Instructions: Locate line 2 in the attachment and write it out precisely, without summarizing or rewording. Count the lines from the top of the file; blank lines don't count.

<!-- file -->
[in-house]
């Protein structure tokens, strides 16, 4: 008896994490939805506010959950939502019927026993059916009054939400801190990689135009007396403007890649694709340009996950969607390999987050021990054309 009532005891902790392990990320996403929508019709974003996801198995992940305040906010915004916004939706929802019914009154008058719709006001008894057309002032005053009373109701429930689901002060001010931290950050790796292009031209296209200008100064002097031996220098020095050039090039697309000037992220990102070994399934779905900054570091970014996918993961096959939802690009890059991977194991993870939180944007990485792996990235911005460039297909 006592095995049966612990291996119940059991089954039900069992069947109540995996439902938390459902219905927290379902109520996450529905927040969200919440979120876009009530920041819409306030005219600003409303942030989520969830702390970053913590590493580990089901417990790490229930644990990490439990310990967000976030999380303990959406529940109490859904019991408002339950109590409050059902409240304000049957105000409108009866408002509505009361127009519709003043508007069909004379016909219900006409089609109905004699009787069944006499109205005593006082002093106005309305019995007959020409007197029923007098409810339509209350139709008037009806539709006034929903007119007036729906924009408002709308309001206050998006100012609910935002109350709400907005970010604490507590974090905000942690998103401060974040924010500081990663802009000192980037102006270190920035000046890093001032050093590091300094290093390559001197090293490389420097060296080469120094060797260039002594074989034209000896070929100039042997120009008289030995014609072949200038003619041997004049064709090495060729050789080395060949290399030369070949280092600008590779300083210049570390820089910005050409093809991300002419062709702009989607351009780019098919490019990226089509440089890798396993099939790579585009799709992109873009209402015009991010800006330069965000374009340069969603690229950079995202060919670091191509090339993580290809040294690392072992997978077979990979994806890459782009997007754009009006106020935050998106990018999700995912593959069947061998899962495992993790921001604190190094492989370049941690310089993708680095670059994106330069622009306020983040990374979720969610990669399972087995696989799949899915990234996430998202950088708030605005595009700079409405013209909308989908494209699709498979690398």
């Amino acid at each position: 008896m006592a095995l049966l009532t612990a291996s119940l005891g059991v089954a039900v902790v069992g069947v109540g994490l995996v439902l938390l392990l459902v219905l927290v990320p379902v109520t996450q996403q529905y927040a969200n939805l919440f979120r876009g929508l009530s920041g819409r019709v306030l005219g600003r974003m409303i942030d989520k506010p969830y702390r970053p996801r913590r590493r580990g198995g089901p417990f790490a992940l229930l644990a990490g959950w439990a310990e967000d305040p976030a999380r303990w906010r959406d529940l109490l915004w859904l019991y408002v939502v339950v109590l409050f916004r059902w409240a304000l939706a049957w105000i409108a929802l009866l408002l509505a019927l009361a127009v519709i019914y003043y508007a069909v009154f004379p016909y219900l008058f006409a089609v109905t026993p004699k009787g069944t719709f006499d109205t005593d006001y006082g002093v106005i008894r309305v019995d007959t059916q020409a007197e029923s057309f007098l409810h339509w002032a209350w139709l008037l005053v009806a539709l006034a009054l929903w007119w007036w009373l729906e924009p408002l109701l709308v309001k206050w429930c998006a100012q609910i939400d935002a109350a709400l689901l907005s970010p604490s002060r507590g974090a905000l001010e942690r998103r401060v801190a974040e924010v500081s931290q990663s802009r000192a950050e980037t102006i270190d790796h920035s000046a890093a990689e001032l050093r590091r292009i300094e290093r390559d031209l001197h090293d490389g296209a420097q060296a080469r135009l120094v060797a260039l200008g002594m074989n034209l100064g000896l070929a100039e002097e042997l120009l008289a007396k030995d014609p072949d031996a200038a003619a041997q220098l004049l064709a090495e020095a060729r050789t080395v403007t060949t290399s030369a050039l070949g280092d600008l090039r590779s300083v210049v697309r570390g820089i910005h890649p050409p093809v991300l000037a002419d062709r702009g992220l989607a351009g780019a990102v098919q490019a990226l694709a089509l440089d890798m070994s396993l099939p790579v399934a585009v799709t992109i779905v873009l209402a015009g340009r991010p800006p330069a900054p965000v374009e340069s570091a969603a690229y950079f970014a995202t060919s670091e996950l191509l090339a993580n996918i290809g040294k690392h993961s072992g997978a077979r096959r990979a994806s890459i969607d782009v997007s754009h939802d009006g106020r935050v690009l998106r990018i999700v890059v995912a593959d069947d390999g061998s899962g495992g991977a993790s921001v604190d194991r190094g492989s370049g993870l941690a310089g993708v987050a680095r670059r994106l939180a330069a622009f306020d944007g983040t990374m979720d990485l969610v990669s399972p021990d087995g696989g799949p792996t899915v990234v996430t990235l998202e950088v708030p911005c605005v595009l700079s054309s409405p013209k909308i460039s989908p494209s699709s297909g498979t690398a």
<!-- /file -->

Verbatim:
């Protein structure tokens, strides 16, 4: 008896994490939805506010959950939502019927026993059916009054939400801190990689135009007396403007890649694709340009996950969607390999987050021990054309 009532005891902790392990990320996403929508019709974003996801198995992940305040906010915004916004939706929802019914009154008058719709006001008894057309002032005053009373109701429930689901002060001010931290950050790796292009031209296209200008100064002097031996220098020095050039090039697309000037992220990102070994399934779905900054570091970014996918993961096959939802690009890059991977194991993870939180944007990485792996990235911005460039297909 006592095995049966612990291996119940059991089954039900069992069947109540995996439902938390459902219905927290379902109520996450529905927040969200919440979120876009009530920041819409306030005219600003409303942030989520969830702390970053913590590493580990089901417990790490229930644990990490439990310990967000976030999380303990959406529940109490859904019991408002339950109590409050059902409240304000049957105000409108009866408002509505009361127009519709003043508007069909004379016909219900006409089609109905004699009787069944006499109205005593006082002093106005309305019995007959020409007197029923007098409810339509209350139709008037009806539709006034929903007119007036729906924009408002709308309001206050998006100012609910935002109350709400907005970010604490507590974090905000942690998103401060974040924010500081990663802009000192980037102006270190920035000046890093001032050093590091300094290093390559001197090293490389420097060296080469120094060797260039002594074989034209000896070929100039042997120009008289030995014609072949200038003619041997004049064709090495060729050789080395060949290399030369070949280092600008590779300083210049570390820089910005050409093809991300002419062709702009989607351009780019098919490019990226089509440089890798396993099939790579585009799709992109873009209402015009991010800006330069965000374009340069969603690229950079995202060919670091191509090339993580290809040294690392072992997978077979990979994806890459782009997007754009009006106020935050998106990018999700995912593959069947061998899962495992993790921001604190190094492989370049941690310089993708680095670059994106330069622009306020983040990374979720969610990669399972087995696989799949899915990234996430998202950088708030605005595009700079409405013209909308989908494209699709498979690398």